Glensheen may be the number one visited house museum in the midwest, but there still remains a lot of needed repair.
Over the years, Glensheen’s management has prioritized protecting the shell of the structures on the estate. We are happy to say that the Mansion, Carriage House and Gardener Cottage have new roofs. Also, the Mansion, has been tuck pointed on all four sides with the east facing wall completed just last year. The next big exterior project will be replacing the upper half of the Carriage House.
This fix will primarily focus on restoring the original stucco and timbers.
The stucco itself is simply falling off in chunks on all four sides, plus many sections are extremely fragile and could fall at anytime. Lastly, the stucco exterior surface is severely weathered at this point and the rock aggregate is visible on most surfaces.
The timbers are over 110 years old and have encountered the full force of Lake Superior wind and cold. With that there is significant damage to many of the boards throughout.
Lastly, many if not all of the windows have issues that range from broken glass to broken framing. All windows need to be fixed as well.
What will be done?
In regards to the stucco, all broken and fragile sections will be taken down and replaced with new stucco. Also, surfaces will be restored to their original color and look.
In regards to the timbers, the timbers will be resurfaced and checked for stability. If the wood is rotten or broken it will be replaced by new timbers.
In regards to the windows, all the windows will be taken out and restored to match their original look and structure.
We are lucky to have a great team of professionals to complete the project. The leadership team will be Miller Dunwidde Architecture and Kraus Anderson Construction. These two have done several large projects in recent years on the estate and were completed with great success.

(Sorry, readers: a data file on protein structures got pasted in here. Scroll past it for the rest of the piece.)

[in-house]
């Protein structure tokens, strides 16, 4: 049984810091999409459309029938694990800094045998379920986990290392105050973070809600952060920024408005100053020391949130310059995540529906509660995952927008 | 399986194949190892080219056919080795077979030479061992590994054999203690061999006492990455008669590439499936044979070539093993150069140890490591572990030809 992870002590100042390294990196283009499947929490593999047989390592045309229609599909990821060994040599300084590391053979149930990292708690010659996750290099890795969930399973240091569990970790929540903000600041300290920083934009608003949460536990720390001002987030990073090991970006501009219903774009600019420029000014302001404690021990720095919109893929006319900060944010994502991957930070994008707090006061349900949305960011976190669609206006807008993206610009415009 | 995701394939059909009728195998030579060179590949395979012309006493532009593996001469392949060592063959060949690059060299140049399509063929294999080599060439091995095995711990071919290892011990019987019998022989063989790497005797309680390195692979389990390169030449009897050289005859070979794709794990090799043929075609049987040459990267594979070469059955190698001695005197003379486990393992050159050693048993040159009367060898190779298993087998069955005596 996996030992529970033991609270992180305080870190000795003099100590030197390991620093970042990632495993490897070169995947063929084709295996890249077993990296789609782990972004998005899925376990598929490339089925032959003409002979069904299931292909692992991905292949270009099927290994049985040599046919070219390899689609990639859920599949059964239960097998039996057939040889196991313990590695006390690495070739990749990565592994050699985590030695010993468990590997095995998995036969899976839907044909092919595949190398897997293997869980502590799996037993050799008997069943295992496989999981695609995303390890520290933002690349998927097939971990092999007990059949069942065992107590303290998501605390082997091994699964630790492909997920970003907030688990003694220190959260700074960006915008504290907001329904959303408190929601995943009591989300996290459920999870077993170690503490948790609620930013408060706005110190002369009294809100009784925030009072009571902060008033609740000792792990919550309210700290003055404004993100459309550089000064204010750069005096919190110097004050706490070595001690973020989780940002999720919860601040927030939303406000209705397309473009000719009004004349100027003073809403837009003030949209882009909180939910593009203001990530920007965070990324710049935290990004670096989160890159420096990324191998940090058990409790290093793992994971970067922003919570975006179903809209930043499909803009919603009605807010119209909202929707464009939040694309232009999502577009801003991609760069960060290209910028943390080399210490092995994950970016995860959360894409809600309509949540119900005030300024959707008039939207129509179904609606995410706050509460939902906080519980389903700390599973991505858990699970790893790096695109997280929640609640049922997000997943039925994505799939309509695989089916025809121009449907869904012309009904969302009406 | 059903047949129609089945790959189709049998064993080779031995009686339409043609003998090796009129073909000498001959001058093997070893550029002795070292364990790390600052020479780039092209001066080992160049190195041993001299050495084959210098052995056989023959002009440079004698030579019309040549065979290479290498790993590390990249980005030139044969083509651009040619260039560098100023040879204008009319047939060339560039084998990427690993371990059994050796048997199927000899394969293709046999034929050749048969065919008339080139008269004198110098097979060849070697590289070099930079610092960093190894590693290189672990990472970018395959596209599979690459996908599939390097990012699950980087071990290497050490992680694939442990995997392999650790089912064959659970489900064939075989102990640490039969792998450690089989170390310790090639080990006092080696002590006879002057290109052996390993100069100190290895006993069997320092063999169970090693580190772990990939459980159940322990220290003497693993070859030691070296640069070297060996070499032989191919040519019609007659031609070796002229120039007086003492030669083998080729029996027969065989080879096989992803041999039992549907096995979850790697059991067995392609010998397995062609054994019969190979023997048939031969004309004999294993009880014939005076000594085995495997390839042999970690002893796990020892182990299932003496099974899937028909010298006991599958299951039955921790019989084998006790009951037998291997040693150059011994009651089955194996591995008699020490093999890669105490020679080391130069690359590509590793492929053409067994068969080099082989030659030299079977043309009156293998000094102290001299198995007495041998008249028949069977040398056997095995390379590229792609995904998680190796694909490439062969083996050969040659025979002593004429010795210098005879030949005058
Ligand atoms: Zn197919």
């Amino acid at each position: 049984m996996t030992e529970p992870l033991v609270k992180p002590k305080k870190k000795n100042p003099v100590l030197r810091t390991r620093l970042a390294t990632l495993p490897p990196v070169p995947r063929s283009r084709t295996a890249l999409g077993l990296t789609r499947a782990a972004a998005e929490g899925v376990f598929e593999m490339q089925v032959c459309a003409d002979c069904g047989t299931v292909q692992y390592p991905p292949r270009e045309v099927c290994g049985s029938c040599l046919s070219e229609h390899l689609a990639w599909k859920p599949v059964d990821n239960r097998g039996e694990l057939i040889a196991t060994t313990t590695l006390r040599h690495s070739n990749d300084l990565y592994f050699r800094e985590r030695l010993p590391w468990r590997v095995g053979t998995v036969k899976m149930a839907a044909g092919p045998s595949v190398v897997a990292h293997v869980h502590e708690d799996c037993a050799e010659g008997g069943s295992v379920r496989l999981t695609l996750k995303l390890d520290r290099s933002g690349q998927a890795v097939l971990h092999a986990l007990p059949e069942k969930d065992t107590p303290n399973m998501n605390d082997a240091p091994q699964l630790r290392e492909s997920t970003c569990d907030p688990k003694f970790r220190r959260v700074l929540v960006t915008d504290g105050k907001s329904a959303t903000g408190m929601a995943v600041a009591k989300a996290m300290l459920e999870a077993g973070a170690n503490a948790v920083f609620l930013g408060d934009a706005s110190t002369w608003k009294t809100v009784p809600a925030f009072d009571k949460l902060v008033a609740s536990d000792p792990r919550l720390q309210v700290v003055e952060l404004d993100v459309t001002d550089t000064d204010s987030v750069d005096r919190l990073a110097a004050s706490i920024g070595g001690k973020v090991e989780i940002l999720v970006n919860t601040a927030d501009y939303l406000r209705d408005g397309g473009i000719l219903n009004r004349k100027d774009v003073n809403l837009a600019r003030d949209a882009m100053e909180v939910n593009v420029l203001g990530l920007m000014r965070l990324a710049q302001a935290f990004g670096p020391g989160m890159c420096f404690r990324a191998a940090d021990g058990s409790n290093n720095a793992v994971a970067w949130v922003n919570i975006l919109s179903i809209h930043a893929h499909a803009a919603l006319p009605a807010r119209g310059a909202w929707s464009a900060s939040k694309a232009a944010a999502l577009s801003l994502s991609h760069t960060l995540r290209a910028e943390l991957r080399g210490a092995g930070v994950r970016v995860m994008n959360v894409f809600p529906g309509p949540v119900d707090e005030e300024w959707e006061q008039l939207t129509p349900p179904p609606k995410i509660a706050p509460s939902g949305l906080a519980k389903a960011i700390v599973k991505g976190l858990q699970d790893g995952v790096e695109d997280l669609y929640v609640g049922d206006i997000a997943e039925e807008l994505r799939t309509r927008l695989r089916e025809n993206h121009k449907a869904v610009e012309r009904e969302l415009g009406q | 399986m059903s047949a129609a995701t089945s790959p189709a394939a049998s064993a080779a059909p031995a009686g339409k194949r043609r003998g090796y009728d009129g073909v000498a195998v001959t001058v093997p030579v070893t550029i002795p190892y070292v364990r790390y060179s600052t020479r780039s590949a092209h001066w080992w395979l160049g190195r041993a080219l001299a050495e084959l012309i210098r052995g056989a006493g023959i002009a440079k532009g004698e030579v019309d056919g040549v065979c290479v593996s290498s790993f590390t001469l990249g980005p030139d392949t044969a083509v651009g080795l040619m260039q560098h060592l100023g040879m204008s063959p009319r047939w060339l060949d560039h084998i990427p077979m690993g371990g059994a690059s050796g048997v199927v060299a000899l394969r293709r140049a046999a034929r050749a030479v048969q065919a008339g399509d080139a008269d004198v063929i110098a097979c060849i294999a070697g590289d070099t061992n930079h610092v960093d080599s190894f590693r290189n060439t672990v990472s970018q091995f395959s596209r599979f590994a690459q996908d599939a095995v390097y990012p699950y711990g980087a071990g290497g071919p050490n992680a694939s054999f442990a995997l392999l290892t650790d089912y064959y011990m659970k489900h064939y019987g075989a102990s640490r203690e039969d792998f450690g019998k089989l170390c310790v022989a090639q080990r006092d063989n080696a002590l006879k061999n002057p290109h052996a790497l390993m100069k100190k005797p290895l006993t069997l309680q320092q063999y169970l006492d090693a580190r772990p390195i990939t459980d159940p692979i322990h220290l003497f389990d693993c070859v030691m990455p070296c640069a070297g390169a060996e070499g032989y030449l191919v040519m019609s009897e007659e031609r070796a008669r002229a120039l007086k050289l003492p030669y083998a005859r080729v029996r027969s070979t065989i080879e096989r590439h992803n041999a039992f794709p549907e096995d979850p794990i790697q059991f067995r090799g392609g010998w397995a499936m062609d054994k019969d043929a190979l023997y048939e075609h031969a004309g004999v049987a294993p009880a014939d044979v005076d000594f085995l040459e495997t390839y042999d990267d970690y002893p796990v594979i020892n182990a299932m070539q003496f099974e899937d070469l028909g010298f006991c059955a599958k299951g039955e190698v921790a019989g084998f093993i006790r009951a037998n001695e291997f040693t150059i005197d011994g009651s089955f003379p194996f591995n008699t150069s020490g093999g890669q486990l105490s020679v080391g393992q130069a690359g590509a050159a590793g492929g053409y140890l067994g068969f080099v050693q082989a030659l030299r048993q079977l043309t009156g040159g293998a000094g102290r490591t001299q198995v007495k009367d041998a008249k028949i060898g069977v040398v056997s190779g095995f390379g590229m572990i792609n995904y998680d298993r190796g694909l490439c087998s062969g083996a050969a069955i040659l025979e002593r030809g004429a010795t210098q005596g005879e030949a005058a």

Other contractors on the project are Old World Windows, Bedrock Flint, Mavo systems, and Swanson and Youngdale.
Of course, as a University of Minnesota Project, the overall project will be overseen by John Kessler of the University of Minnesota Duluth’s Facilities Management.
Once done, this is going to greatly enhance the visitor experience, especially considering it is one of the first buildings guest see upon entering the estate. But most important, restoring this upper half will potentially help seal the upper half from more water intrusion into the building, therefore protecting an important part of Glensheen for years to come.
“This publication was made possible in part by the people of Minnesota through a grant funded by an appropriation to the Minnesota Historical Society from the Minnesota Arts and Cultural Heritage Fund. Any views, findings, opinions, conclusions or recommendations expressed in this publication are those of the authors and do not necessarily represent those of the State of Minnesota, the Minnesota Historical Society, or the Minnesota Historic Resources Advisory Committee.”